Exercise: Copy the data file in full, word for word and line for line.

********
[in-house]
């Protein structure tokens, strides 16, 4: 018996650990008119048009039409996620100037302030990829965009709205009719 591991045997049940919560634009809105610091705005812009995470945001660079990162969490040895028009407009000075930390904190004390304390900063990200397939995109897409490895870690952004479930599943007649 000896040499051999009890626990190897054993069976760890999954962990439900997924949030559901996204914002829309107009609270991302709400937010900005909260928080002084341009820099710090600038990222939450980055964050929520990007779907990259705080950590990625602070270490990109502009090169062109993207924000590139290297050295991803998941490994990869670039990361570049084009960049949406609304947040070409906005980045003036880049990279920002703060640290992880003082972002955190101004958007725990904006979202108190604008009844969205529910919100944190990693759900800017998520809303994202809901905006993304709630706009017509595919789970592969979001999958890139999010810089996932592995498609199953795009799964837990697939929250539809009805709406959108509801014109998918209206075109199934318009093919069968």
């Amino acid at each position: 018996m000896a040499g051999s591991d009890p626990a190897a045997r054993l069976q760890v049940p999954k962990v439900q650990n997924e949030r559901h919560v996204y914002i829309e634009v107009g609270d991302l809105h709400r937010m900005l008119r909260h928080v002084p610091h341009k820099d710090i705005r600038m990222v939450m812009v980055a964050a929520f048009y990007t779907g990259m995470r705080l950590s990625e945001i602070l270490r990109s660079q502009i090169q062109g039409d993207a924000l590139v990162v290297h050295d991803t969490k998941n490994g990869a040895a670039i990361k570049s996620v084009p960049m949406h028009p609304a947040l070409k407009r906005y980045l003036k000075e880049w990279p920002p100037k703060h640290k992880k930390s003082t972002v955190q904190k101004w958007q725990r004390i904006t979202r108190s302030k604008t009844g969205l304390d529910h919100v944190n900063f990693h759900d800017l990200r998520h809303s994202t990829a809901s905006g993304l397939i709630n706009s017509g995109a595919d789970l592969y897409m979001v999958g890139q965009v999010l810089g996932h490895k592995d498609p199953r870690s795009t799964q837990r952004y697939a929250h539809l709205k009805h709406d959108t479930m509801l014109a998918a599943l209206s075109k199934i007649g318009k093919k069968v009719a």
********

[in-house]
């Protein structure tokens, strides 16, 4: 018996650990008119048009039409996620100037302030990829965009709205009719 591991045997049940919560634009809105610091705005812009995470945001660079990162969490040895028009407009000075930390904190004390304390900063990200397939995109897409490895870690952004479930599943007649 000896040499051999009890626990190897054993069976760890999954962990439900997924949030559901996204914002829309107009609270991302709400937010900005909260928080002084341009820099710090600038990222939450980055964050929520990007779907990259705080950590990625602070270490990109502009090169062109993207924000590139290297050295991803998941490994990869670039990361570049084009960049949406609304947040070409906005980045003036880049990279920002703060640290992880003082972002955190101004958007725990904006979202108190604008009844969205529910919100944190990693759900800017998520809303994202809901905006993304709630706009017509595919789970592969979001999958890139999010810089996932592995498609199953795009799964837990697939929250539809009805709406959108509801014109998918209206075109199934318009093919069968």
């Amino acid at each position: 018996m000896a040499g051999s591991d009890p626990a190897a045997r054993l069976q760890v049940p999954k962990v439900q650990n997924e949030r559901h919560v996204y914002i829309e634009v107009g609270d991302l809105h709400r937010m900005l008119r909260h928080v002084p610091h341009k820099d710090i705005r600038m990222v939450m812009v980055a964050a929520f048009y990007t779907g990259m995470r705080l950590s990625e945001i602070l270490r990109s660079q502009i090169q062109g039409d993207a924000l590139v990162v290297h050295d991803t969490k998941n490994g990869a040895a670039i990361k570049s996620v084009p960049m949406h028009p609304a947040l070409k407009r906005y980045l003036k000075e880049w990279p920002p100037k703060h640290k992880k930390s003082t972002v955190q904190k101004w958007q725990r004390i904006t979202r108190s302030k604008t009844g969205l304390d529910h919100v944190n900063f990693h759900d800017l990200r998520h809303s994202t990829a809901s905006g993304l397939i709630n706009s017509g995109a595919d789970l592969y897409m979001v999958g890139q965009v999010l810089g996932h490895k592995d498609p199953r870690s795009t799964q837990r952004y697939a929250h539809l709205k009805h709406d959108t479930m509801l014109a998918a599943l209206s075109k199934i007649g318009k093919k069968v009719a």